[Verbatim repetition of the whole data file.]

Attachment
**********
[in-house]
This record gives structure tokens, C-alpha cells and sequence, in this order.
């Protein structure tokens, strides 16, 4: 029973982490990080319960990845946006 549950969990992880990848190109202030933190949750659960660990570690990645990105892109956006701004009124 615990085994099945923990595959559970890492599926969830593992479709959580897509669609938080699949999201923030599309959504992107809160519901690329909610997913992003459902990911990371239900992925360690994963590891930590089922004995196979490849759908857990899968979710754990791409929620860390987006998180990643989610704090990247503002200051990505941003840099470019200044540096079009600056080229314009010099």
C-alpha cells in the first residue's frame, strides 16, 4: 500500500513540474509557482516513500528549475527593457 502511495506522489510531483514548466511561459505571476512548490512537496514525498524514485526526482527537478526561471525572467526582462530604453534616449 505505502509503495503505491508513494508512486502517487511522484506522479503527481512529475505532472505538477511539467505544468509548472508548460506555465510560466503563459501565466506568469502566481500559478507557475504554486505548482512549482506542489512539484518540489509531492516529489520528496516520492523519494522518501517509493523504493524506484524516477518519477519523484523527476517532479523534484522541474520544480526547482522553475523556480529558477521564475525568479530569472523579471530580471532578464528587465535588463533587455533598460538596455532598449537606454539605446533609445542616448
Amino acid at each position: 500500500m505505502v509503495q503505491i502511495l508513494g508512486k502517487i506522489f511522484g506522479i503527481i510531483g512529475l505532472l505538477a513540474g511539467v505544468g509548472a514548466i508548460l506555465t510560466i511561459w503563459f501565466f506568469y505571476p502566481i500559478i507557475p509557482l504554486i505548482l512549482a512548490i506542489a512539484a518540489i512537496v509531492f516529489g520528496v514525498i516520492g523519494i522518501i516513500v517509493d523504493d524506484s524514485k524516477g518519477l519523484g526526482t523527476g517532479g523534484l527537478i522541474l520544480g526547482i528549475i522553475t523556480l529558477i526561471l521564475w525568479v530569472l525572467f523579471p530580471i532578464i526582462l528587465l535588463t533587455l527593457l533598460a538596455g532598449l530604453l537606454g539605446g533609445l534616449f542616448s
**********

[in-house]
This record gives structure tokens, C-alpha cells and sequence, in this order.
């Protein structure tokens, strides 16, 4: 029973982490990080319960990845946006 549950969990992880990848190109202030933190949750659960660990570690990645990105892109956006701004009124 615990085994099945923990595959559970890492599926969830593992479709959580897509669609938080699949999201923030599309959504992107809160519901690329909610997913992003459902990911990371239900992925360690994963590891930590089922004995196979490849759908857990899968979710754990791409929620860390987006998180990643989610704090990247503002200051990505941003840099470019200044540096079009600056080229314009010099």
C-alpha cells in the first residue's frame, strides 16, 4: 500500500513540474509557482516513500528549475527593457 502511495506522489510531483514548466511561459505571476512548490512537496514525498524514485526526482527537478526561471525572467526582462530604453534616449 505505502509503495503505491508513494508512486502517487511522484506522479503527481512529475505532472505538477511539467505544468509548472508548460506555465510560466503563459501565466506568469502566481500559478507557475504554486505548482512549482506542489512539484518540489509531492516529489520528496516520492523519494522518501517509493523504493524506484524516477518519477519523484523527476517532479523534484522541474520544480526547482522553475523556480529558477521564475525568479530569472523579471530580471532578464528587465535588463533587455533598460538596455532598449537606454539605446533609445542616448
Amino acid at each position: 500500500m505505502v509503495q503505491i502511495l508513494g508512486k502517487i506522489f511522484g506522479i503527481i510531483g512529475l505532472l505538477a513540474g511539467v505544468g509548472a514548466i508548460l506555465t510560466i511561459w503563459f501565466f506568469y505571476p502566481i500559478i507557475p509557482l504554486i505548482l512549482a512548490i506542489a512539484a518540489i512537496v509531492f516529489g520528496v514525498i516520492g523519494i522518501i516513500v517509493d523504493d524506484s524514485k524516477g518519477l519523484g526526482t523527476g517532479g523534484l527537478i522541474l520544480g526547482i528549475i522553475t523556480l529558477i526561471l521564475w525568479v530569472l525572467f523579471p530580471i532578464i526582462l528587465l535588463t533587455l527593457l533598460a538596455g532598449l530604453l537606454g539605446g533609445l534616449f542616448s